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Why Does History Matter? — June 20, 2017

Why Does History Matter?

This is based off a speech I presented at a Pro-D Workshop, with ideas from <https://www.historians.org/about-aha-and-membership/aha-history-and-archives/archives/why-study-history-(1998)&gt;.

M6467 Public Lectures Michael Wood plasma_tcm44-81344

We learn about history in schools and countless books are written about it. But historians can’t save lives like doctors, create more effective technology like engineers, or fill our pleasure time like singers and actors. While people can be attracted to history purely because of the information, most people live in the present and prepare for the future. Where does the past fit into this?

The past teaches us about people; it is a pattern of humanity’s actions and reactions. History offers us explanations and evidence for how people behave as a society. How can we understand war as a peaceful country, technological advancements, and the function of family in a community without history? We draw on the past to understand change, its factors, and how we respond to it. Only with this information are we able to deal with its effects and move forward.

In trying to reconstruct the past, we stumble across art, music, and stories of people who once lived. These sources of information can paint for us a different society and people. It also offers us new perspectives on religion, ethics, and politics.

History also gives people an identity; the feeling of being part of a larger story. Without memories, a person would lose their very identity, likewise, without history, we would lose their place in the world. The history of a country or race can bring people together. This information is very powerful in bringing about a sense of loyalty to one’s country and people, but can also lead to nationalism and racial prejudice.

Also, many courageous and intelligent men and women of history are examples for people today. These historical figures, often romanticized, give us an ideal to look up to. Sacagawea, Joan of Arc, Martin Luther King, Mahatma Gandhi; the list goes on of people who have shaken the world

So why does history matter? History is a powerful tool is bringing people together and analyzing our past and its patterns can help us make our decision for a better future. The past influences the present, and the present influences the future, so history also helps us understand the factors that lead to our world today, and how we can manipulate that to create a brighter future.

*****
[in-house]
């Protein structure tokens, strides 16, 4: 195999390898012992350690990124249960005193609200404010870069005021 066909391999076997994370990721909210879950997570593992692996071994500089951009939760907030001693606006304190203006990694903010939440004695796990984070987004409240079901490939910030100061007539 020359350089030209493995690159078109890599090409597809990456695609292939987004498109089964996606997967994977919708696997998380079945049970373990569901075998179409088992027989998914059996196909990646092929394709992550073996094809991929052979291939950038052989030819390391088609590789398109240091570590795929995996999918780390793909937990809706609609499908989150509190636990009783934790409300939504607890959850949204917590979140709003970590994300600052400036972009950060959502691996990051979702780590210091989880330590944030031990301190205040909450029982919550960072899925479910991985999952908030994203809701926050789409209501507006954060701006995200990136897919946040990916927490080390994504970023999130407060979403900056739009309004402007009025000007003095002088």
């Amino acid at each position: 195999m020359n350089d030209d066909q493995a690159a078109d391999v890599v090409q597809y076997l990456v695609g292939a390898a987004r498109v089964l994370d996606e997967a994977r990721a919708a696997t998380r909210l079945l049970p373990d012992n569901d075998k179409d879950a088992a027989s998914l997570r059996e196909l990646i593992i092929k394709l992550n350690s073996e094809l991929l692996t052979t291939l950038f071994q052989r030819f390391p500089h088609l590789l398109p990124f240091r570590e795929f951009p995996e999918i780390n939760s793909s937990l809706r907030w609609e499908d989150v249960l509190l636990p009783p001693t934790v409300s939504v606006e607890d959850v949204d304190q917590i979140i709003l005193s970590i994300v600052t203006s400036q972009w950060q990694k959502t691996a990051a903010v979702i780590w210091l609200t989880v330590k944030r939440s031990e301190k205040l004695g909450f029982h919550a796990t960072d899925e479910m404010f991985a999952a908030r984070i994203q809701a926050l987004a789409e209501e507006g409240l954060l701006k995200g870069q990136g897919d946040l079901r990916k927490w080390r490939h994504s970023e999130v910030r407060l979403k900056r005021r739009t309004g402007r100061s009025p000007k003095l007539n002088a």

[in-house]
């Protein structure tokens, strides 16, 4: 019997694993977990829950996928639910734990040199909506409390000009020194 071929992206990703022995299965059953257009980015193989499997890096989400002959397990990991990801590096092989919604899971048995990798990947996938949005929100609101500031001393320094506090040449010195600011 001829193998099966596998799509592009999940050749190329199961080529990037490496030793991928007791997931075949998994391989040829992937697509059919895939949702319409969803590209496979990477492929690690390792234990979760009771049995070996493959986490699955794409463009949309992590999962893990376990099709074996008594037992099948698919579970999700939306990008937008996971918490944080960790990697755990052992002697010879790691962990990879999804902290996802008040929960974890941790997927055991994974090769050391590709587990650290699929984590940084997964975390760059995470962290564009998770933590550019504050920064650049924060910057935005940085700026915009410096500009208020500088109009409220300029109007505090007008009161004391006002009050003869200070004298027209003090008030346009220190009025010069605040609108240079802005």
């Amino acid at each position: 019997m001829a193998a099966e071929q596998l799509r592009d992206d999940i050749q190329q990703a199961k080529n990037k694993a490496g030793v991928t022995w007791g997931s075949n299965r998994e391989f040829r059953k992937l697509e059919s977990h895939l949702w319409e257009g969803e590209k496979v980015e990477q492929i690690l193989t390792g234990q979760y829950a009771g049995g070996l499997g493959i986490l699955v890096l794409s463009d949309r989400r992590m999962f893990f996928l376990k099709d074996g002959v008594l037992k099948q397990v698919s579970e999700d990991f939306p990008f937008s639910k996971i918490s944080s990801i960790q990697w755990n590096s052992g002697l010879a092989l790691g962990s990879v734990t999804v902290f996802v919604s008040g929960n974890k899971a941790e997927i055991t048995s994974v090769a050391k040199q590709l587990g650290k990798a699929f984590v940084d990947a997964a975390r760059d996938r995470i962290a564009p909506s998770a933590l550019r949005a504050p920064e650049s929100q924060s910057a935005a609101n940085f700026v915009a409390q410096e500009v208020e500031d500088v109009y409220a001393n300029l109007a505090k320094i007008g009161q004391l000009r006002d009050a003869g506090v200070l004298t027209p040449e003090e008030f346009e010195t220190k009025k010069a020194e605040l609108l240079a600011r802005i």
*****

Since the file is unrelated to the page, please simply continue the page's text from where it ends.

-Veronica

Ottawa — June 1, 2017

Ottawa

Ottawa is a beautiful city rich with history, heritage, and culture, all of which I was fortunate enough to experience and discover a month ago. In Ottawa I participated in a youth program called Encounters with Canada, which is a government-sponsored weeklong program open to Canadian high school students. Each week has a theme that focuses on different real-world occupations and opportunities, and participants sign up for a theme week based on their interests. The program presents the participants with the opportunity to learn about their chosen topic in a fun, interactive way, while also experiencing the city of Ottawa.

Encounters with Canada changed me and changed my life, and to date, possibly might have been the best week of my life. For a year I had been looking forward to this trip, then all of a sudden, it was happening. I remember that I was full of nervous and excited energy before departing the Vancouver International Airport. It was my first trip alone and I was going to a city on the other side of the country without my family and I didn’t really know what to expect, but I knew that it would be an incredible experience. It definitely was.